Canadian Bankers Association

Canadian Bankers Association

April 03, 2012 13:07 ET

CBA President Calls for Financial Regulation That Balances Bank Stability With Innovation and Competition

Time to Hit the "Pause" Button and Take Stock of the New Global Regulatory Requirements

OTTAWA, ONTARIO--(Marketwire - April 3, 2012) - In a speech to the Economic Club of Canada, Canadian Bankers Association (CBA) president Terry Campbell today said that a sound banking system is a vital part of Canada's economic well-being and that Canadians value the services and products of their banks. At the same time, however, he cautioned that the volume of new international regulations could inadvertently increase risk and reduce competition. It is important that Canada continue to seek the appropriate balance between ensuring banking stability on the one hand and innovation and competition on the other.

"Since Canada's first bank opened its doors 195 years ago, banks have played - and continue to play - a central role in financing much of Canada's growth," said Mr. Campbell. "I cannot emphasize enough the importance to our economy of having strong, properly functioning banks. This is not something that we can take for granted - it is something that bankers, policy-makers and regulators must continually work at."

He pointed out that, in 2010, the banking sector contributed $55.5 billion to the Canadian economy - about 3.5 per cent of the nation's GDP, employed 267,000 Canadians and paid $10.3 billion in dividends to shareholders. Banks also support the success of other sectors of the economy, authorizing $29 billion in credit to the agriculture industry, more than $60 billion to manufacturing and $87 billion to small and medium-sized enterprises to help them grow.

Customers value banking stability and privacy protection, as well as convenience and choice

New public opinion research conducted by Harris/Decima1 for the CBA found that Canadians value the stability, safety, convenience and choice in their banks.

  • 84 per cent of Canadians believe that Canada's banks are more stable than banks elsewhere.
  • 82 per cent of Canadians see banks as doing a good job of protecting their personal information and transactions.
  • 76 per cent of Canadians rate the performance of banks as good when it comes to introducing technologies that improve the convenience of banking.
  • 87 per cent of Canadians believe that there is enough choice in banking, and that's before they were told that there are about 70 banks in Canada.

Striking a regulatory balance

However, in response to the international financial crisis, a series of international banking reforms have been put in place to take what was seen to be unacceptable risk out of the system. While Canadian banks remained strong and stable, our financial system and the economy as a whole were affected by the financial crisis that began elsewhere in the world, and the resulting regulatory changes that have continued since 2008.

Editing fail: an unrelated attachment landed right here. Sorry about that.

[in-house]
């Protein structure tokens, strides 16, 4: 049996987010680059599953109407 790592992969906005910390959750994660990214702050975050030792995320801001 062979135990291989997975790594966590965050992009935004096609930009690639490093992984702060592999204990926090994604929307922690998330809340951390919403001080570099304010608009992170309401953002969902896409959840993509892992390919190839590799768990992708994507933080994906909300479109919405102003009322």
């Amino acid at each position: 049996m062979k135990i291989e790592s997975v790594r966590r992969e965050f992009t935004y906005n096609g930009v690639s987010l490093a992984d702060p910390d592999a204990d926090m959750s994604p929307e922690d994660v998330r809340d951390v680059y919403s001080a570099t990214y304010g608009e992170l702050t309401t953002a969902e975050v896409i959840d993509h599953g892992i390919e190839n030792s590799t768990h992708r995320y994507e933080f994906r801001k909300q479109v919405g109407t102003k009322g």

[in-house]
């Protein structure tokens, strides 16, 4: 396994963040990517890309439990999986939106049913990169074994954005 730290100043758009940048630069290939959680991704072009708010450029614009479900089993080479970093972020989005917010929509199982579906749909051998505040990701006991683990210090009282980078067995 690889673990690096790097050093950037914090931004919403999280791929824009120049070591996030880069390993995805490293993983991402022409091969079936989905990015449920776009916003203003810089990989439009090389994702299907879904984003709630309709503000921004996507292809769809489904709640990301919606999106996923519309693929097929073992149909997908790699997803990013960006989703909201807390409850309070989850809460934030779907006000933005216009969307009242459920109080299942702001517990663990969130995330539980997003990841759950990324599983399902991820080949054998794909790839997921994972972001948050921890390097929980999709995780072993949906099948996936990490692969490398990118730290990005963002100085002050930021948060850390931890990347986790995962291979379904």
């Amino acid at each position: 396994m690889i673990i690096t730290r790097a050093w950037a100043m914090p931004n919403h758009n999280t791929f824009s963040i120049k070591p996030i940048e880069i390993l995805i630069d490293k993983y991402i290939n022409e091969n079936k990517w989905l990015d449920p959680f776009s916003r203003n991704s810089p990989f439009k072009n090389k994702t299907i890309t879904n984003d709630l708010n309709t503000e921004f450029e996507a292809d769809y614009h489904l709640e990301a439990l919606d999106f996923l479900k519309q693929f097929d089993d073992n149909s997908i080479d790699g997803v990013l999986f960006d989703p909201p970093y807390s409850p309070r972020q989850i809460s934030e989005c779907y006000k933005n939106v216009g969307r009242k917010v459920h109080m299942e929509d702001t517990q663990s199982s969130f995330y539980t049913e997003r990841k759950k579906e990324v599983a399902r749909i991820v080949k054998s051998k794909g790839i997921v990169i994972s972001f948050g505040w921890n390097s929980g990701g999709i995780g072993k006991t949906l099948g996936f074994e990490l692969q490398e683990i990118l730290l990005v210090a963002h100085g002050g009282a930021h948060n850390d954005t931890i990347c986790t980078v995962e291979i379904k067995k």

Mr. Campbell likened the international regulatory situation to a teeter-totter, with safety and stability on the one end and growth, innovation and competition on the other.

"What has happened since the start of the crisis is that the preponderance of regulatory initiatives driven from the international stage have all been on the 'safety and stability' end of the teeter-totter," said Mr. Campbell.

If you tilt too far in that direction, he continued, you "could have the most stable system in the world but it would be static, immobile, low-growth or more likely no-growth. Taken together, what we are facing is the biggest regulatory implementation exercise the Canadian banking industry has ever undergone - and it is not done yet."

Pause and take stock of new regulations

Given the wave of new regulations since the global financial crisis, Mr. Campbell said it would be useful for the government, regulators and the financial sector to pause and take stock of what needs to be done to ensure that Canada continues to have the strongest, soundest banking system in the world.

"It would be useful for the federal government to hit the 'pause' button and to take stock of the new regulatory paradigm that has been put in place since the beginning of the financial crisis," said Mr. Campbell. "A forward-looking stock-taking that would allow all the players to ask themselves and each other: What have we created here? What are the implications for competition and innovation? Do all the different parts of the new regulatory system work together well? Are there conflicts and inconsistencies? Are there unintended consequences?"

The full text of Mr. Campbell's speech can be found on the CBA's website at the following link:
http://www.cba.ca/contents/files/presentations/pre_20120403_tcampbell_en.pdf.

About the Canadian Bankers Association

The Canadian Bankers Association works on behalf of 53 domestic banks, foreign bank subsidiaries and foreign bank branches operating in Canada and their 267,000 employees. The CBA advocates for effective public policies that contribute to a sound, successful banking system that benefits Canadians and Canada's economy. The Association also promotes financial literacy to help Canadians make informed financial decisions and works with banks and law enforcement to help protect customers against financial crime and promote fraud awareness. www.cba.ca.

Follow the CBA on Twitter: @CdnBankers

1 Harris/Decima research conducted for the CBA. The findings are based on a national proportionate sample of adult Canadians 18 years or older, interviewed by telephone between December 8 and 18, 2011. The sample of 1001 is accurate within +/- 3.2 percentage points, 19 times out of 20.

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